Greenspun, during a conversation I had with him last year in which I asked him to pitch in for the court case, repeatedly told me that he did not understand the principle that was at stake. Indeed, he revealed 15 minutes into the conversation, his attorney was none other than John Bailey and he thought he could get Bailey to provide him questions for Gentry to answer, she could answer them and this would be over.

I was flabbergasted and tried to explain that was out of the question, that it would just open the door to more mischief. Not only did he refuse to write anything helpful or provide any financial backing, but a few months later, Greenspun, aided by his compliant subordinates, yanked Gentry from the story, saying she had a conflict of interest.

In other words, Greenspun did exactly what Bailey, who happened to be his lawyer, and Guinn aimed to do through the courts. Orwell could not have imagined it.

Gentry, of course, was apoplectic and quit soon thereafter. I followed a short time later, after Greenspun killed a column critical of Harry Reid and told me he wanted to still run my column, but wanted KSNV to be my employer. I told him no on the former but happily accepted the latter.

As difficult as that moment was for us, we got past it and Gentry continued to cover the story on her blog and on “Ralston Reports.” There was never any question of the station being a backstop, especially with the legendary Bob Stoldal as our boss. No one could ask for a better mentor and defender than Stoldal, who is everything Greenspun was not – loyal, unswerving, tough.

And now the Supreme Court, in that unanimous decision, not only had made it all seem worthwhile but has struck a blow for journalism here that will be long remembered and sets an important precedent. Make no mistake: This decision creates a chilling effect all right, but not what Bailey had hoped it would do to Gentry.

The decision, written by Justice Michael Douglas, should freeze any attempts by lawyers to try to go around the shield law by making frivolous accusations about a journalist without a scintilla of evidence, using the courts to deter aggressive investigative reporting. It is monumentally important.

First, the court dismissed Bailey’s contention that a journalist needs an affidavit to prove the shield law applies. That is a patently ridiculous burden of proof, which the court shredded.

Second, and more important, the court exposed what Guinn and Bailey were doing and declared it unacceptable. This is the critical part of the decision:

The statute broadly protects any information that is gathered in the course of preparing a news story, as well as the sources of such information. While Aspen (Guinn’s company) asserts that it has only sought information relating to Gentry in her personal capacity, the record demonstrates that this is not accurate. In particular, Aspen's claims in the action below allege that the investors improperly influenced Gentry to produce news stories favorable to them and unfavorable to Aspen. Thus, it appears from the face of the subpoena that, when read in the context of Aspen's claims, Aspen has requested the information sought in order to affirm its suspicions about Gentry's motivation for producing those news stories.  Indeed, Aspen's arguments in the opposition to the motion to quash and in its writ petition confirm that this is its reason for serving Gentry with the subpoena. In other words, although Aspen claims that it is not seeking Gentry's sources because it already knows whom those sources are, the circumstances of this case demonstrate that Aspen actually is effectively seeking to confirm the identities of Gentry's sources. As the identity of a reporter's source is information that is protected under the plain language of the news shield statute, see NRS 49.275 (protecting from disclosure "the source of any information procured or obtained by" a reporter), we conclude that the information sought was facially protected under the news shield statute.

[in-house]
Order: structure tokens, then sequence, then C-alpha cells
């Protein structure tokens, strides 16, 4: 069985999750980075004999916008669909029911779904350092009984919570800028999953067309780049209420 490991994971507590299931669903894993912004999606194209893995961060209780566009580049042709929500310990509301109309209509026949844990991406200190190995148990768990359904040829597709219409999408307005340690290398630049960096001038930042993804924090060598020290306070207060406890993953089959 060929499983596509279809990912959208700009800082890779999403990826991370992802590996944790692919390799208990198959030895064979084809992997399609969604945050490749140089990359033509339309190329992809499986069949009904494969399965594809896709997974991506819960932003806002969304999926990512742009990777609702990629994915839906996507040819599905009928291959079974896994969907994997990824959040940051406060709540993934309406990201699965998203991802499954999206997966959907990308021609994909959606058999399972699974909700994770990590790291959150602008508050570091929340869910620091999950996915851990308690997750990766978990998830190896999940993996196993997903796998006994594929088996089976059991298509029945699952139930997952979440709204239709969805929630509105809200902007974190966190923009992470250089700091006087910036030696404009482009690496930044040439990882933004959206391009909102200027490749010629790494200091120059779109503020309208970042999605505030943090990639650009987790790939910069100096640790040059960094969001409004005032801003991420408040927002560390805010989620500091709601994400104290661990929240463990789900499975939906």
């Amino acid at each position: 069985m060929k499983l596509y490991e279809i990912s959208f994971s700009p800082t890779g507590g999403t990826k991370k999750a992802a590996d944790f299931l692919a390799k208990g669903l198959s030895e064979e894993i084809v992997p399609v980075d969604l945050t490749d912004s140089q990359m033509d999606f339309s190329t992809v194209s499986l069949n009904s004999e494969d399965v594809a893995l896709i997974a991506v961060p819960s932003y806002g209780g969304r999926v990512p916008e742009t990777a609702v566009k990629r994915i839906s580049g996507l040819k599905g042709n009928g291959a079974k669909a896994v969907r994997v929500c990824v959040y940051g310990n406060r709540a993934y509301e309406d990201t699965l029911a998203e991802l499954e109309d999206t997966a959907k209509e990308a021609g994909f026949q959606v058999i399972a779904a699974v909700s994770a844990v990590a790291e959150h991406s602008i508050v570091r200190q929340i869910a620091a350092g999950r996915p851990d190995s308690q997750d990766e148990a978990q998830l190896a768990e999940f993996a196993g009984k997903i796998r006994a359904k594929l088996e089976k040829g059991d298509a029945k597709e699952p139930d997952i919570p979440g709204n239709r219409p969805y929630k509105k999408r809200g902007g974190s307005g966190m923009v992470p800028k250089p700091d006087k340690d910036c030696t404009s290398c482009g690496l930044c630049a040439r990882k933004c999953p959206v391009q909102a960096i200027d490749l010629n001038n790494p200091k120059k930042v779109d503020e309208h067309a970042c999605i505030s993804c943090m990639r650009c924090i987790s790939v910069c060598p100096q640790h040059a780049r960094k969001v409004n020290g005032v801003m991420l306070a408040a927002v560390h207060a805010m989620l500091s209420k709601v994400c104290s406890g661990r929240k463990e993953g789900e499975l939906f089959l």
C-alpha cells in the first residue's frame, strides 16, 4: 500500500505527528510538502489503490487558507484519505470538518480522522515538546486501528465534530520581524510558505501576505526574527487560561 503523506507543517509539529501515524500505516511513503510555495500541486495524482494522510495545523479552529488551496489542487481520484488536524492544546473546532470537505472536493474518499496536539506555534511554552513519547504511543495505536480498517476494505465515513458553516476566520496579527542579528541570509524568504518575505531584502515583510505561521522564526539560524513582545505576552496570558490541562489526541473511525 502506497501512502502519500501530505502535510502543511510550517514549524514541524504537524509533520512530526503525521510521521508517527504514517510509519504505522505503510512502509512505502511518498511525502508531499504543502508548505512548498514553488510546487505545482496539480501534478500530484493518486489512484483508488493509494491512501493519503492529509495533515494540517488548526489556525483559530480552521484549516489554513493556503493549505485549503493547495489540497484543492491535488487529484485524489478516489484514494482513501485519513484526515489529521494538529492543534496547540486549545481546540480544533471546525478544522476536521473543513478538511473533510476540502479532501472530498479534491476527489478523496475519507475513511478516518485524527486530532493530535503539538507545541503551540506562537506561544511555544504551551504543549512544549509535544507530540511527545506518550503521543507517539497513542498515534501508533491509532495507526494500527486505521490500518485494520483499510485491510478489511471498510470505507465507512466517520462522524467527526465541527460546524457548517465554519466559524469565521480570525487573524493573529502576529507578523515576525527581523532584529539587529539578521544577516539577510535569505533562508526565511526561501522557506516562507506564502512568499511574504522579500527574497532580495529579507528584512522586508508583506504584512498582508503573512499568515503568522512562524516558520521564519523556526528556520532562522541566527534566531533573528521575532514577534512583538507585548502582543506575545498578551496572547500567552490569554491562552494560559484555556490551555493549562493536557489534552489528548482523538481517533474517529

I have only one word: Bravo.

There was a footnote, too, that is crucial here: To the extent that this is not Aspen's purpose, Aspen has not explained how the information sought might be relevant or lead to relevant information regarding its claims or defenses in the action below.

Exactly. No evidence. Not a whit.

And so we have a decision that likely will gain resonance in national media law circles as Nevada’s shield law, already potent, grows more so. This would not have happened without the tremendous talents of Don Campbell, my lawyer for two and a half decades who immediately saw the importance of Gentry’s case and took it on with his usual fervor. His briefs were brilliant, his argument before the justices earlier this year compelling.

Campbell had help, too, from his associates at his law firm, including Colby Williams and Hunter Campbell, and from two other attorneys who deserve kudos: Mark Hinueber, who despite being the counsel for a rival news organization was as supportive as anyone in this matter and rallied people to the cause; and Maggie McLetchie, the former ACLU attorney and one of the best in the state who leant her talents to the case.

All of Nevada’s journalists now and in the future are in their debt.

I am thrilled for my friend and colleague that those who manipulated the legal process to try to destroy her reputation have instead been exposed for what I always said they were: Leeches sucking a vindictive client for all they could in pursuit of a case no lawyer with any character would have taken on.

And I am heartened that I live in a state that, for all of its problems, has a journalistic community that comes together for one of its own, a group of lawyers who are willing to sacrifice for what they believe is an important cause and a high court that should make everyone proud.

I thank you. Excuse me: We thank you.


(Credit to RJ and prlog.com for images)